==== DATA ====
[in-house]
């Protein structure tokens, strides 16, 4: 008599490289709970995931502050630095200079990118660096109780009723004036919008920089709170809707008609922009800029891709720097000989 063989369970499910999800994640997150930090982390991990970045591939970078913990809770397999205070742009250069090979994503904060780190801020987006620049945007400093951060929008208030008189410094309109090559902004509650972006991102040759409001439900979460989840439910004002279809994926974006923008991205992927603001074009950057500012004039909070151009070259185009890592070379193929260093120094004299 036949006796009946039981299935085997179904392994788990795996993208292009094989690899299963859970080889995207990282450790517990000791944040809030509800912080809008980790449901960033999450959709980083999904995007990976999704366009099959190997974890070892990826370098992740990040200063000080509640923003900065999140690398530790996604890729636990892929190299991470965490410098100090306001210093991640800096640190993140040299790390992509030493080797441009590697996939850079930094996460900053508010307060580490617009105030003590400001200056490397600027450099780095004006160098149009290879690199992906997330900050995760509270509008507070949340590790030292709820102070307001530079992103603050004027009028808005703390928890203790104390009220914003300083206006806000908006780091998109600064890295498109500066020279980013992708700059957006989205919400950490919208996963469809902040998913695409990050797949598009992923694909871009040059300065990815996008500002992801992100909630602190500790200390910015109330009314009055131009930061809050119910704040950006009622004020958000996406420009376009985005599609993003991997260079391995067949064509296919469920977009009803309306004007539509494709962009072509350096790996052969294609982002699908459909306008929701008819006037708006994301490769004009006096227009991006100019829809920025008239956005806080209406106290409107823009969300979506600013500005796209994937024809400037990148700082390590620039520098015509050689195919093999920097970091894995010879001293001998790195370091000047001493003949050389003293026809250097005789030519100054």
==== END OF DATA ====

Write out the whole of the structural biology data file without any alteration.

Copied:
[in-house]
């Protein structure tokens, strides 16, 4: 008599490289709970995931502050630095200079990118660096109780009723004036919008920089709170809707008609922009800029891709720097000989 063989369970499910999800994640997150930090982390991990970045591939970078913990809770397999205070742009250069090979994503904060780190801020987006620049945007400093951060929008208030008189410094309109090559902004509650972006991102040759409001439900979460989840439910004002279809994926974006923008991205992927603001074009950057500012004039909070151009070259185009890592070379193929260093120094004299 036949006796009946039981299935085997179904392994788990795996993208292009094989690899299963859970080889995207990282450790517990000791944040809030509800912080809008980790449901960033999450959709980083999904995007990976999704366009099959190997974890070892990826370098992740990040200063000080509640923003900065999140690398530790996604890729636990892929190299991470965490410098100090306001210093991640800096640190993140040299790390992509030493080797441009590697996939850079930094996460900053508010307060580490617009105030003590400001200056490397600027450099780095004006160098149009290879690199992906997330900050995760509270509008507070949340590790030292709820102070307001530079992103603050004027009028808005703390928890203790104390009220914003300083206006806000908006780091998109600064890295498109500066020279980013992708700059957006989205919400950490919208996963469809902040998913695409990050797949598009992923694909871009040059300065990815996008500002992801992100909630602190500790200390910015109330009314009055131009930061809050119910704040950006009622004020958000996406420009376009985005599609993003991997260079391995067949064509296919469920977009009803309306004007539509494709962009072509350096790996052969294609982002699908459909306008929701008819006037708006994301490769004009006096227009991006100019829809920025008239956005806080209406106290409107823009969300979506600013500005796209994937024809400037990148700082390590620039520098015509050689195919093999920097970091894995010879001293001998790195370091000047001493003949050389003293026809250097005789030519100054």